Remapping BoliviaRemapping Bolivia: Resources, Territory, and Indigeneity in a Plurinational StateEdited by Nicole Fabricant and Bret GustafsonIn 2005, Evo Morales became the first indigenous president elected in the Americas. His election to the presidency of Bolivia brought to an end two decades of free-market economic policies that had privatized state industries, deregulated production, increased labor flexibility, and encouraged foreign investment in natural resource extraction and exportation.

“A foundational text not simply in charting the changing contours of spatial politics in the Andean region but for the very idea of a plurinational democratic polity. A tour de force.”
—Michael Watts, University of California, Berkeley
Imprisoned Art, Complex PatronageImprisoned Art, Complex Patronage: Plains Drawings by Howling Wolf and Zotom at the Autry National CenterJoyce M. SzaboZotom (Kiowa) and Howling Wolf (Southern Cheyenne) were among seventy-two Southern Plains Indian warriors and chiefs incarcerated at Fort Marion, Florida, at the end of the Southern Plains wars. During their three years in exile, Zotom, Howling Wolf, and many of the other younger men made pictures narrating incidents of life on the Great Plains, their journey to Florida, and life at Fort Marion. The work became known as “ledger art,” because the artists frequently used accountants’ ledger books as sources of paper.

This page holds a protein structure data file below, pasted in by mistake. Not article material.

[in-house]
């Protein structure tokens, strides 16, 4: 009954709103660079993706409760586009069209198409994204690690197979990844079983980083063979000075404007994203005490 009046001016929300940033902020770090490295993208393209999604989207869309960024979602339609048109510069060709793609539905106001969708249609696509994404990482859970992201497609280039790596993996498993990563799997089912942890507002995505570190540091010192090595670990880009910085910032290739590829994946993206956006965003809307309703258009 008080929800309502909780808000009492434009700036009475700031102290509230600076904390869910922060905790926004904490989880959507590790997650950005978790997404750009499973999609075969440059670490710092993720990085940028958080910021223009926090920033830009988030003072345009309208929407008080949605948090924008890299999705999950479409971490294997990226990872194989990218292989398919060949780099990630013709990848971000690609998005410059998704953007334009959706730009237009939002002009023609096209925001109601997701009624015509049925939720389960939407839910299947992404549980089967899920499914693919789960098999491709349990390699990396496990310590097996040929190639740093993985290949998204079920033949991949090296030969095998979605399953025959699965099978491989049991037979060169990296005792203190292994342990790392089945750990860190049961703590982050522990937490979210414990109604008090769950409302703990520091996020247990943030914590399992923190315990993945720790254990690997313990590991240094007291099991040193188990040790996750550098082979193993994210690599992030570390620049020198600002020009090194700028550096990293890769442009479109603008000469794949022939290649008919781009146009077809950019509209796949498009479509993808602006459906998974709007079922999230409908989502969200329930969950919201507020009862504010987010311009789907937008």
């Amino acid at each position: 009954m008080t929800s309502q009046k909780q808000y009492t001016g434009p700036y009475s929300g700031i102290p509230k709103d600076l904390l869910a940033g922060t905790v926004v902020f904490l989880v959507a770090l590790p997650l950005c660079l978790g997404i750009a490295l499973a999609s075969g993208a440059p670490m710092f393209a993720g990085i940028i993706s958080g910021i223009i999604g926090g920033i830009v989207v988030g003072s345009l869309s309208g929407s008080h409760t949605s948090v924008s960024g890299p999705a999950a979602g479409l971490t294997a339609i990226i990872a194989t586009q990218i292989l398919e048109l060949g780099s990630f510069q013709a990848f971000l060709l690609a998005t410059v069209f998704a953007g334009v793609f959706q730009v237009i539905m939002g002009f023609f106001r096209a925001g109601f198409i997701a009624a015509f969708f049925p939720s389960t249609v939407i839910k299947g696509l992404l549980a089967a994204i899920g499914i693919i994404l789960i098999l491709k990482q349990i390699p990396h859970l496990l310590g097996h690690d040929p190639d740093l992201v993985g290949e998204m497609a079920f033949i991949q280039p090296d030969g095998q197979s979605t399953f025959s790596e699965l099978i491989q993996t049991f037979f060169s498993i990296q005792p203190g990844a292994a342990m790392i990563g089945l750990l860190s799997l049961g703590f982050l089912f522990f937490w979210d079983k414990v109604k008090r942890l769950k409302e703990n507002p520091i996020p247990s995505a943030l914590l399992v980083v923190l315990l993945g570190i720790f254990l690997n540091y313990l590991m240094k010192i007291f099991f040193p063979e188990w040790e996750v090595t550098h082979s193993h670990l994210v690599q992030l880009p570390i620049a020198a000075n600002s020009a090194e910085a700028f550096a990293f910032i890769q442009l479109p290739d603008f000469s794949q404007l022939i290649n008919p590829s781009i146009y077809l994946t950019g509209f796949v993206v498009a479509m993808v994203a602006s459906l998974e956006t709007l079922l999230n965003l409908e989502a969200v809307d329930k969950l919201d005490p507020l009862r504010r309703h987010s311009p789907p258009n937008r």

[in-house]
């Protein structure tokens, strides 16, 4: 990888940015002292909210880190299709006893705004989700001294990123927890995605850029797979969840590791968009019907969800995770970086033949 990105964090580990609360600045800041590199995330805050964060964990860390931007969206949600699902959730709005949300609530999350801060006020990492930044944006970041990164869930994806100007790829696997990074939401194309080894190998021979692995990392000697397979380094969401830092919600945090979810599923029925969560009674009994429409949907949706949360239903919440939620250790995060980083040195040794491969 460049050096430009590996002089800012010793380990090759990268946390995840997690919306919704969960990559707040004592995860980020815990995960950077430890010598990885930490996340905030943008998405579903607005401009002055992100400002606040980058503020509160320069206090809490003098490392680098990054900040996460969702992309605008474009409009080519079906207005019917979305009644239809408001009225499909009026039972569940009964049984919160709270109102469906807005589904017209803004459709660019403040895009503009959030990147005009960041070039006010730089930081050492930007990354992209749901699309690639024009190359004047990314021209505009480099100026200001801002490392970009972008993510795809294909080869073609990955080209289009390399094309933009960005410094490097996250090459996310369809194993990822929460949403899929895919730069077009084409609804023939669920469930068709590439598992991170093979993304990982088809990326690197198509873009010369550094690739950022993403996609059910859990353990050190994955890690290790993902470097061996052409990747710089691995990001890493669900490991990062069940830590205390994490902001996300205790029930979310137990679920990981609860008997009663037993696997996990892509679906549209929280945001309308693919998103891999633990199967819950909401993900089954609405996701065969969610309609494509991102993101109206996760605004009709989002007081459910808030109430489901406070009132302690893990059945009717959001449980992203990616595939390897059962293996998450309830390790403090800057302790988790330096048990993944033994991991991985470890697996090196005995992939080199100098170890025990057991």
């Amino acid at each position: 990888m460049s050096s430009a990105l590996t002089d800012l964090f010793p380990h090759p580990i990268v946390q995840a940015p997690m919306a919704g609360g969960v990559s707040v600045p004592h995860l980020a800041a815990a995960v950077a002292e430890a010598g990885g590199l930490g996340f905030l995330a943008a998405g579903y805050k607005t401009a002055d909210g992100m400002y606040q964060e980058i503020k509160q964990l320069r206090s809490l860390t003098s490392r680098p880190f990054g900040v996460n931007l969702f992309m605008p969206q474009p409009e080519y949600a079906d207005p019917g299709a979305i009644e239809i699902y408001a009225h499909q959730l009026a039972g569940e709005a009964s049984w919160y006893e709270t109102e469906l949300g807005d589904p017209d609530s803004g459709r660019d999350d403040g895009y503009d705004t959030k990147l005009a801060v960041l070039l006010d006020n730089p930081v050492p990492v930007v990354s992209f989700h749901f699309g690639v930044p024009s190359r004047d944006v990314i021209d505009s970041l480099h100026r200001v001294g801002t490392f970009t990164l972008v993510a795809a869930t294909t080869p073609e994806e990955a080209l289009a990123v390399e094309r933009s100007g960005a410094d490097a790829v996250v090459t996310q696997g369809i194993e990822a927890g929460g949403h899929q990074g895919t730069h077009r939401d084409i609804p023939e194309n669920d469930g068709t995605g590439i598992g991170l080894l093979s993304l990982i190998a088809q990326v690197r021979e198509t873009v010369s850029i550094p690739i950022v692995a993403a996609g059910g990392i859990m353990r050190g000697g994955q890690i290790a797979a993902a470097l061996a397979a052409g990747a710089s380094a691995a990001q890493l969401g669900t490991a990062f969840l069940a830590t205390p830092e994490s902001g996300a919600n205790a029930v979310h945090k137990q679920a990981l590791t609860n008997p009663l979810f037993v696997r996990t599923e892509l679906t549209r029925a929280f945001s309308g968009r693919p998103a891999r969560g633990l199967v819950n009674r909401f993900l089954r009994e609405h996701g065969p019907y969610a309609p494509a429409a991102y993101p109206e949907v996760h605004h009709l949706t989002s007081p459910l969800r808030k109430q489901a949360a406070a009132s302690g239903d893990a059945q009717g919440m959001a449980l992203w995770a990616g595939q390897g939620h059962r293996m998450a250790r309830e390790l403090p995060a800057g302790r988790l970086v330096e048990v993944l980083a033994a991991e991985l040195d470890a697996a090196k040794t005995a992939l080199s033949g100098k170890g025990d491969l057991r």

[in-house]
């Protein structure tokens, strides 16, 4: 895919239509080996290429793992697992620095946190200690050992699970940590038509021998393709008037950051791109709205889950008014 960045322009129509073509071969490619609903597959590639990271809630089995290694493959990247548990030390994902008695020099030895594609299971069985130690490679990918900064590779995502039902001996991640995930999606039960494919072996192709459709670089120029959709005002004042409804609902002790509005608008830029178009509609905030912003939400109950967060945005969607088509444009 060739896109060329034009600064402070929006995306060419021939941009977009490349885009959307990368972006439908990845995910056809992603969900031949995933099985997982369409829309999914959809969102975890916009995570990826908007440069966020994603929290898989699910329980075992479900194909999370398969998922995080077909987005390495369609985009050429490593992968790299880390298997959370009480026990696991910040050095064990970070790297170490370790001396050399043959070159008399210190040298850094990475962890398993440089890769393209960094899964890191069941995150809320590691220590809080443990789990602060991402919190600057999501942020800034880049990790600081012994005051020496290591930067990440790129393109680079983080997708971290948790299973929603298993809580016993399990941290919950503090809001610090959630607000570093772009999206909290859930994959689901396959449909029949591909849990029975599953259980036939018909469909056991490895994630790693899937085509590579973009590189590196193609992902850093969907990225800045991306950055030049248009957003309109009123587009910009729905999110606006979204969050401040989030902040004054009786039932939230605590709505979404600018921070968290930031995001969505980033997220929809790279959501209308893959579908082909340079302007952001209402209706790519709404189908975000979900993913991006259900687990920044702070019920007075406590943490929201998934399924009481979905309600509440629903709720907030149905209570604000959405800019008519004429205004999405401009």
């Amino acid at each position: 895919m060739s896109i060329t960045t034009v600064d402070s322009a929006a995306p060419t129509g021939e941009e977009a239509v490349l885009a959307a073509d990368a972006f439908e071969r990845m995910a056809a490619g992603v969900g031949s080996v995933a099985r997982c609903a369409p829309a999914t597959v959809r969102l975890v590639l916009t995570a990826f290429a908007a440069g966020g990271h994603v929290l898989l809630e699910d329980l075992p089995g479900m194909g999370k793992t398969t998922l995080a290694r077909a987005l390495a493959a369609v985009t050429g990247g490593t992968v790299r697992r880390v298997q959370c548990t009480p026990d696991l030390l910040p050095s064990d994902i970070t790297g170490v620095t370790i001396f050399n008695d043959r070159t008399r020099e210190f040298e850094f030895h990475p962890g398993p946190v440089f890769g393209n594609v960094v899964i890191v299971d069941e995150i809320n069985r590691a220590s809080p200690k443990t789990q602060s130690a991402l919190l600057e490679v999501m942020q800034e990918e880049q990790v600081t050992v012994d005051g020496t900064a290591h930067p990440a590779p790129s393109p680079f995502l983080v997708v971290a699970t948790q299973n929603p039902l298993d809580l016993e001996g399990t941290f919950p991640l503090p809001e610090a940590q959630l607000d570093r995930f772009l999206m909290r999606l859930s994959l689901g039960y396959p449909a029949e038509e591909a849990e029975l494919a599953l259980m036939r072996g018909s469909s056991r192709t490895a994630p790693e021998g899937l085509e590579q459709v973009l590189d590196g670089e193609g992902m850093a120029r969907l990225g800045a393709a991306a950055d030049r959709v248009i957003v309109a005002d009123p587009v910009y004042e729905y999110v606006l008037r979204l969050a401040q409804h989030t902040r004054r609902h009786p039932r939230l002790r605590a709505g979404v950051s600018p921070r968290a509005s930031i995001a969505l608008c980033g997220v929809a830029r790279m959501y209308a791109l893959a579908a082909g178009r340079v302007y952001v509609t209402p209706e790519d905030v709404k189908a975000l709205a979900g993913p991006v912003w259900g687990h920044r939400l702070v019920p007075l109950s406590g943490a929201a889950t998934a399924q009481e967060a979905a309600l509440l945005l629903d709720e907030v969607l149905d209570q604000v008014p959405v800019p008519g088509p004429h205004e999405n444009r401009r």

ForeWord Reviews bestowed the Bronze in social sciences in its Book of the Year Awards to Imprisoned Art, Complex Patronage.
Dangerous LiaisonsDangerous Liaisons: Anthropologists and the National Security StateEdited by Laura McNamara and Robert A. RubinsteinDangerous Liaisons addresses the precarious position that many anthropologists occupy as government agencies have sought their professional assistance in understanding terrorists’ motivations, stabilizing nascent wartime governments, and countering insurgencies. Such trends have raised fears that anthropology is under threat of colonization, that anthropologists’ moral and epistemological commitments will be subverted as they align their research priorities to meet the demands of the state.